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Online Savings & Money Market Account Rates 2020

Recent Articles

No Penalty CDs May Offer An Easy Way to Boost to Your Savings Rates

Rate information contained on this page may have changed. Please find latest savings rates.

Here at BestCashCow, we have been a fan of the No Penalty Certificate of Deposit since Ally began offering it years ago.   It ordinarily offers depositors a slight improvement over a comparable savings rate at the same online bank. Since this product can be terminated easily online with no penalty, it is basically a savings or money market account wearing a  different skin (i.e., a different name). 

In an environment where interest rates are falling, the product is especially good as you lock into a higher rate than savings and have some protection against falling rates.

Interest rates probably won’t fall in 2019, but the product remains appealing as a way to generate a better savings rate.

The two main disadvantages of No Penalty CDs are:

First, you will need to terminate the entire CD in order to make a partial withdrawal (as is the case for most CDs).  Since it can be terminated without any penalty at any time after the first few days, and then a new one can be opened, this is more of a nuisance than a disadvantage for some.

Second, in a rising rate environment, this product only works for those who check rates regularly.  Competitive savings and money market rates - including those offered by the same very online bank - can and do go above the No Penalty rate that you are locked into, and if this happens you will want to terminate the CD and move back to the savings account.  The good news is that if the bank raises the No Penalty rate, you can terminate (again with no penalty) and reopen a new one at the higher rate in seconds.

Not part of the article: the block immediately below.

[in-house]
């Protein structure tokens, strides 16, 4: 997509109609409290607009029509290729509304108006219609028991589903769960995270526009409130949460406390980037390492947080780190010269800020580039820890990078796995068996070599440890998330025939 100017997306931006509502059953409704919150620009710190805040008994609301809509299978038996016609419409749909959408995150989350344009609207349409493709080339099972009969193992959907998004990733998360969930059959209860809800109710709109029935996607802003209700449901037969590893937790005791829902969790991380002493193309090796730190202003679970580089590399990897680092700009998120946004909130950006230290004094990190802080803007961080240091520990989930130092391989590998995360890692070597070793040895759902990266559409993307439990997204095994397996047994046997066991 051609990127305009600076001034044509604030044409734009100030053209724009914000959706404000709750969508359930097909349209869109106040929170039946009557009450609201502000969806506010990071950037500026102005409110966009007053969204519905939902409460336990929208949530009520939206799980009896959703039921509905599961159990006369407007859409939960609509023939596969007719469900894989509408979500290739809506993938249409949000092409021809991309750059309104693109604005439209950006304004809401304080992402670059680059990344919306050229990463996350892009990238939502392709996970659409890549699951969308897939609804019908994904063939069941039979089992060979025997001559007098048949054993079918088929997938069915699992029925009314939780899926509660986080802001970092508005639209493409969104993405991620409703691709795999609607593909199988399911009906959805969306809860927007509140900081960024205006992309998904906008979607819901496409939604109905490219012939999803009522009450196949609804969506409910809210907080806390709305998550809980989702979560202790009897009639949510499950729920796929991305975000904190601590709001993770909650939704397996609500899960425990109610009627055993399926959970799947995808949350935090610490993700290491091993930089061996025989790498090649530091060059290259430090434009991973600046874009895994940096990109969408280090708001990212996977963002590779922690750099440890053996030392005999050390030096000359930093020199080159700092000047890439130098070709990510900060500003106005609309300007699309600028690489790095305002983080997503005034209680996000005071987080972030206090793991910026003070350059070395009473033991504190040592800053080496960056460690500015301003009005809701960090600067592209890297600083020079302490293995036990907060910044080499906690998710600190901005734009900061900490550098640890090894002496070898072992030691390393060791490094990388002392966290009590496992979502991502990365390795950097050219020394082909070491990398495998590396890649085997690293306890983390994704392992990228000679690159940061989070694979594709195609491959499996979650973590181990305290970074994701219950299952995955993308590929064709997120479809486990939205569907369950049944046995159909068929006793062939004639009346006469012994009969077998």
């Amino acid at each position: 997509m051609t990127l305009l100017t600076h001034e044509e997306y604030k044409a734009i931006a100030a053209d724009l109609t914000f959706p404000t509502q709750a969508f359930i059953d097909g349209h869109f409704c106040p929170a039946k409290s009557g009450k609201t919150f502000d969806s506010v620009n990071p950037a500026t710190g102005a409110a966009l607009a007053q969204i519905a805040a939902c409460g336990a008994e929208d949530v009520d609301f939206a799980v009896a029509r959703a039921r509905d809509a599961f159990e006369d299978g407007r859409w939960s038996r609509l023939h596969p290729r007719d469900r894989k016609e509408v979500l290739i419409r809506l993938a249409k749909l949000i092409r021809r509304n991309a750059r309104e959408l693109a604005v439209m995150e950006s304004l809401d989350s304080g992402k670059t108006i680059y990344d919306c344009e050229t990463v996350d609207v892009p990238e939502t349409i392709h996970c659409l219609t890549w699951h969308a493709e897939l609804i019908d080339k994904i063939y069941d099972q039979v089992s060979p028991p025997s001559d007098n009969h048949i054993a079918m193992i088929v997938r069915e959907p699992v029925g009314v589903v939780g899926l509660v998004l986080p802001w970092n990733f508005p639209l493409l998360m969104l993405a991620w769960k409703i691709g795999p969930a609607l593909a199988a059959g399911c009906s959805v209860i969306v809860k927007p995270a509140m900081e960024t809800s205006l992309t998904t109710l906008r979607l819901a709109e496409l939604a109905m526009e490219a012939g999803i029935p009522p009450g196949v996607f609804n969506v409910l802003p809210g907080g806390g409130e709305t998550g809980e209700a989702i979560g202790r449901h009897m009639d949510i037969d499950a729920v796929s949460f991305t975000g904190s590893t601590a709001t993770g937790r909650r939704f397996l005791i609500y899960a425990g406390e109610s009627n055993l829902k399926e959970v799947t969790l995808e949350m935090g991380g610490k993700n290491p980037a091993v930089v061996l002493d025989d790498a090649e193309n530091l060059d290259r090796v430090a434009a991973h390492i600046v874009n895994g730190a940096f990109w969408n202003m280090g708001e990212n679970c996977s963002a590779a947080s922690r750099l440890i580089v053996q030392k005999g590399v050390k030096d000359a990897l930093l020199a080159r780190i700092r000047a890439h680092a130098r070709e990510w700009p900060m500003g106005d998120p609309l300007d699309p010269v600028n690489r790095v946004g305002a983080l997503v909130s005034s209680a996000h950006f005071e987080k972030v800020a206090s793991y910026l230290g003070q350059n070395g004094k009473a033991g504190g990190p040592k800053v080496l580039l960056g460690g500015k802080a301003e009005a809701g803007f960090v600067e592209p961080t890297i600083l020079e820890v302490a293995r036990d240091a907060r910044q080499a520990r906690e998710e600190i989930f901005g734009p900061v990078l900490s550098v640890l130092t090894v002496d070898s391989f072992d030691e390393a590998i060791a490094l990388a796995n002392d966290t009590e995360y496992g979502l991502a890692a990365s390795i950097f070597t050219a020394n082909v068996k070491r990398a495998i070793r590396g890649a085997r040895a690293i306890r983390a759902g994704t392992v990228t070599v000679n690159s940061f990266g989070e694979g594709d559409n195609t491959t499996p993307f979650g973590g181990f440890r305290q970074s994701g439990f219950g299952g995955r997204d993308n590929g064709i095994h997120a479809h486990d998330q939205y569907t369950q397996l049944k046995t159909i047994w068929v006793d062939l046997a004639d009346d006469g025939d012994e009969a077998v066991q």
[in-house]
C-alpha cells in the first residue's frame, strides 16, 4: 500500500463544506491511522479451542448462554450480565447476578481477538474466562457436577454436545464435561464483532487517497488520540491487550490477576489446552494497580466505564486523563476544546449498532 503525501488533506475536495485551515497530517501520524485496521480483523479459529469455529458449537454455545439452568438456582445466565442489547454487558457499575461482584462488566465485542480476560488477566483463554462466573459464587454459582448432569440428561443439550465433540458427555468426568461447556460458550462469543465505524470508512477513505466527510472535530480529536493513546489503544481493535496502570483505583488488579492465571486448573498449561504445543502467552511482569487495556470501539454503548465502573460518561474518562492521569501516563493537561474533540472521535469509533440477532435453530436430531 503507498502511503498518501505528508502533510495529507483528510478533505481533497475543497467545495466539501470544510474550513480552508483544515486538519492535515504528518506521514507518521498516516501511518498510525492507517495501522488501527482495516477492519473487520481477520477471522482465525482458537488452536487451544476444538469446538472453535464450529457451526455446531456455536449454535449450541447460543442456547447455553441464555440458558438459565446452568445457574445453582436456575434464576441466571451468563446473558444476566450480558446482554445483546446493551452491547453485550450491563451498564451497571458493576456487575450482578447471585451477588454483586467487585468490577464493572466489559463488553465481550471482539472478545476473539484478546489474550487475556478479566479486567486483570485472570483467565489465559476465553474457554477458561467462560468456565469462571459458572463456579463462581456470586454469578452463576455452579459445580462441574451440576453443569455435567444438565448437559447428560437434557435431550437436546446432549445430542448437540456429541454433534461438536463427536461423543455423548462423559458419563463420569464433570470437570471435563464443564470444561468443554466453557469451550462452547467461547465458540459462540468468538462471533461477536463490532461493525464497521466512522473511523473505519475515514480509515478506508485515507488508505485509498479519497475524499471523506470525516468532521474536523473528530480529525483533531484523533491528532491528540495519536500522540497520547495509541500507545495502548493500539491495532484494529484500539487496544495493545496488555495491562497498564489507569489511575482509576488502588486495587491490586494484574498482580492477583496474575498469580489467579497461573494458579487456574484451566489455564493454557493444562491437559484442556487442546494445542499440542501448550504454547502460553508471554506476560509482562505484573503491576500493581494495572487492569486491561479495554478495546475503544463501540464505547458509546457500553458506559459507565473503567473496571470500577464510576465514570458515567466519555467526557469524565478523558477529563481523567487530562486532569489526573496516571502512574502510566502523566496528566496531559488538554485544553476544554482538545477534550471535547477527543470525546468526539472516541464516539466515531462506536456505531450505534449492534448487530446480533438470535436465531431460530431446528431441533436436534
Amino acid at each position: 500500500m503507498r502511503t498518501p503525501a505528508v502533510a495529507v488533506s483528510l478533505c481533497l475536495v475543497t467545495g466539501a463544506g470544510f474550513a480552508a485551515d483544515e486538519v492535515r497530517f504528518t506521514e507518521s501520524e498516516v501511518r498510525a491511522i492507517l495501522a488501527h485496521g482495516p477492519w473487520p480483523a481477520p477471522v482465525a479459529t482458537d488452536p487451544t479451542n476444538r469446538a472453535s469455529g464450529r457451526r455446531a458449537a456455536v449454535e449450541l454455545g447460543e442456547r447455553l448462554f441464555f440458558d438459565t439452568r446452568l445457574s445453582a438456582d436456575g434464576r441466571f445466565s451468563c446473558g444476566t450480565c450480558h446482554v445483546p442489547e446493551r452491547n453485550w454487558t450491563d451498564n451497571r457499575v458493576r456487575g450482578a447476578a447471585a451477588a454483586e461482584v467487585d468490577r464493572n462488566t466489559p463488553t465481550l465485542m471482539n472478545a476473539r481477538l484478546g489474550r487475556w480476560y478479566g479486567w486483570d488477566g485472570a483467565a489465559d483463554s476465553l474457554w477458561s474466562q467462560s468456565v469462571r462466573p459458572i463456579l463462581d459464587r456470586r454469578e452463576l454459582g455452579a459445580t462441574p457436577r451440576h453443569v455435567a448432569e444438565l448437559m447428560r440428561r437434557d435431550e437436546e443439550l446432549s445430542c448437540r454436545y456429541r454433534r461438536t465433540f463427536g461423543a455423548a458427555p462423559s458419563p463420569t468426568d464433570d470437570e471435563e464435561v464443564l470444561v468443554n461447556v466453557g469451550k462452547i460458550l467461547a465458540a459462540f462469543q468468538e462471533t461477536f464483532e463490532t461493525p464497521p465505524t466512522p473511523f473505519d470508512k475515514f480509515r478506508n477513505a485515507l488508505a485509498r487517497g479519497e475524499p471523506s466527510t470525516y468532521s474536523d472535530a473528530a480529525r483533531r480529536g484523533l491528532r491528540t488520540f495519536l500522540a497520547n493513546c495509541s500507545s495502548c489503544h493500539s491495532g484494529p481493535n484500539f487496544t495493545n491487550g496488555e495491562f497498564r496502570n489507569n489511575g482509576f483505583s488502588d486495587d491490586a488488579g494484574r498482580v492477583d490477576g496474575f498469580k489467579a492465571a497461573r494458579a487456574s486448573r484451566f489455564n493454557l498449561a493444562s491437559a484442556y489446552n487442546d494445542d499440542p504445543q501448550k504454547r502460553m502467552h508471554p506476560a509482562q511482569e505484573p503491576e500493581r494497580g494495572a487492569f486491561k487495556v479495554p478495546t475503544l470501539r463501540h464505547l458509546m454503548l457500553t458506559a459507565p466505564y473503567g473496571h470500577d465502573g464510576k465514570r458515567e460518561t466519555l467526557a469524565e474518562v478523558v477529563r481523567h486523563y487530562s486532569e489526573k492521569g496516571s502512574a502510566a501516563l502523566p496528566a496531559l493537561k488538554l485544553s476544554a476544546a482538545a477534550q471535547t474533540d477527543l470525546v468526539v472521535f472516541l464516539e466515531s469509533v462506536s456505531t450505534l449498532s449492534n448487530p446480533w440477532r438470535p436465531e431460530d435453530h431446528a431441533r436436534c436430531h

Ally Bank is the most prominent player in the No Penalty area and has offered an 11-Month No Penalty CD for years.  The best rate is usually only available for those with $25,000 or more to invest.  Since Ally is currently offering a 1.90% rate for online savings and a 2.10% rate for this product, we think that it is more attractive at the moment than their current savings rate, so long as you have the $25,000 to invest.

CIT entered this market earlier this year with an 11-Month No Penalty CD that offers a 2.05% rate.  However, since CIT is now offering 2.15% in its Savings Builder account, we think that product is better for those meeting its requirements (depositors maintaining a $25,000 minimum balance or who deposit $100 each month).

Marcus began offering its first No Penalty CDs yesterday when they introduced a 13-Month No Penalty CD at 2.15% with only a $500 minimum deposit.   Since Marcus’s online savings rate is now 2.05%, depositors considering opening accounts and existing depositors are likely to find this attractive.

No Penalty CDs aren’t for everyone.   As noted above, you shouldn’t consider them unless you do not anticipate needing the principle often and quickly and you are prepared to follow rates.   But, if you meet these criteria, they just might be worth a look.

BestCashCow lists all online No Penalty CD rates and other special CD rates here.   You may also find No Penalty CDs and other special CD rates from local banks near you here.

Chase Unveils Sapphire Banking; It is Worth a Look for Those with $75,000

Rate information contained on this page may have changed. Please find latest savings rates.

Here at BestCashCow, we’ve always been big proponents of earning the highest possible interest on your cash accounts (savings, CDs, checking).   We are also big proponents of maximizing your credit card travel rewards by using the most valuable cards for your spend.(hyperlink /credit-cards)

We’ve noted as recently as yesterday that Chase is simply not competitive with the leading online banks when it offers 0.01% interest.   It is remarkable that some customers continue to deposit large sums with Chase at that rate.   It simply makes no sense.